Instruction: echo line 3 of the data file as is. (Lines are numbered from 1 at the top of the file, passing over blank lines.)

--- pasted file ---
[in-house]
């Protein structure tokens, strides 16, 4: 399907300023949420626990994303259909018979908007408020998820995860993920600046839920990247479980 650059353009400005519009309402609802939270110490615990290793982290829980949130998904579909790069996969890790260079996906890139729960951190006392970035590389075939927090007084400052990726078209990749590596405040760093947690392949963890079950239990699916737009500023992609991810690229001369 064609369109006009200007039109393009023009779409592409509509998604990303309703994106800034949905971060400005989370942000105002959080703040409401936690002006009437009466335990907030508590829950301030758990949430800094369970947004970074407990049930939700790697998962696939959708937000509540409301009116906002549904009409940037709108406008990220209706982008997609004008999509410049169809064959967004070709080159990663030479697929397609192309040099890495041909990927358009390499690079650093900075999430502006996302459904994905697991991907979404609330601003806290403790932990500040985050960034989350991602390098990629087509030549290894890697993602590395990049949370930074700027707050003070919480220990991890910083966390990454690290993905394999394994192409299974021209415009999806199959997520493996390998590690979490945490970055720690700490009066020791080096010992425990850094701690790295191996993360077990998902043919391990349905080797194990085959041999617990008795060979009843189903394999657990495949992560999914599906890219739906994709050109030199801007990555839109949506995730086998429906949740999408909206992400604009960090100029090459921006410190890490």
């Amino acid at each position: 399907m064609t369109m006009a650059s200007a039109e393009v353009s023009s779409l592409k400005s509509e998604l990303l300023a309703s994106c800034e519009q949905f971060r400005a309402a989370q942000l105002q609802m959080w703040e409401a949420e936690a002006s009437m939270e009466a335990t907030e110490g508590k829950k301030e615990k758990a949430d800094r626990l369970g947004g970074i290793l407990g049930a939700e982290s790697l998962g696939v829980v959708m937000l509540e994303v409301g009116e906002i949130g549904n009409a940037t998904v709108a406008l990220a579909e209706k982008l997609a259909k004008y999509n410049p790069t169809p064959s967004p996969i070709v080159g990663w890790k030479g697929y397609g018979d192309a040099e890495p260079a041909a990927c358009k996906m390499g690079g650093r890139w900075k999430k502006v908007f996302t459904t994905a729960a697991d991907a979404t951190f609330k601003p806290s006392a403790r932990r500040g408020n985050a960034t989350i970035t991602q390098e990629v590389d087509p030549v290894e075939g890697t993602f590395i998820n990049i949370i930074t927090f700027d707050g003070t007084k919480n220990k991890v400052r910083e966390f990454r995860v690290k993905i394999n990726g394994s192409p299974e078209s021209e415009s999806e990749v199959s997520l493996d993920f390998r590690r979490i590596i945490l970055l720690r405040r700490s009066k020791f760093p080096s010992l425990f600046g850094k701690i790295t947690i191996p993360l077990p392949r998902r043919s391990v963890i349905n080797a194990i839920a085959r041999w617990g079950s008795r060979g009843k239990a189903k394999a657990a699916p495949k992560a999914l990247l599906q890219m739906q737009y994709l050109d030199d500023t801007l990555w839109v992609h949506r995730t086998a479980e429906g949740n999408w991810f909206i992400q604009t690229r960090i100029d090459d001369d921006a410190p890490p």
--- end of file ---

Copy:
């Amino acid at each position: 399907m064609t369109m006009a650059s200007a039109e393009v353009s023009s779409l592409k400005s509509e998604l990303l300023a309703s994106c800034e519009q949905f971060r400005a309402a989370q942000l105002q609802m959080w703040e409401a949420e936690a002006s009437m939270e009466a335990t907030e110490g508590k829950k301030e615990k758990a949430d800094r626990l369970g947004g970074i290793l407990g049930a939700e982290s790697l998962g696939v829980v959708m937000l509540e994303v409301g009116e906002i949130g549904n009409a940037t998904v709108a406008l990220a579909e209706k982008l997609a259909k004008y999509n410049p790069t169809p064959s967004p996969i070709v080159g990663w890790k030479g697929y397609g018979d192309a040099e890495p260079a041909a990927c358009k996906m390499g690079g650093r890139w900075k999430k502006v908007f996302t459904t994905a729960a697991d991907a979404t951190f609330k601003p806290s006392a403790r932990r500040g408020n985050a960034t989350i970035t991602q390098e990629v590389d087509p030549v290894e075939g890697t993602f590395i998820n990049i949370i930074t927090f700027d707050g003070t007084k919480n220990k991890v400052r910083e966390f990454r995860v690290k993905i394999n990726g394994s192409p299974e078209s021209e415009s999806e990749v199959s997520l493996d993920f390998r590690r979490i590596i945490l970055l720690r405040r700490s009066k020791f760093p080096s010992l425990f600046g850094k701690i790295t947690i191996p993360l077990p392949r998902r043919s391990v963890i349905n080797a194990i839920a085959r041999w617990g079950s008795r060979g009843k239990a189903k394999a657990a699916p495949k992560a999914l990247l599906q890219m739906q737009y994709l050109d030199d500023t801007l990555w839109v992609h949506r995730t086998a479980e429906g949740n999408w991810f909206i992400q604009t690229r960090i100029d090459d001369d921006a410190p890490p």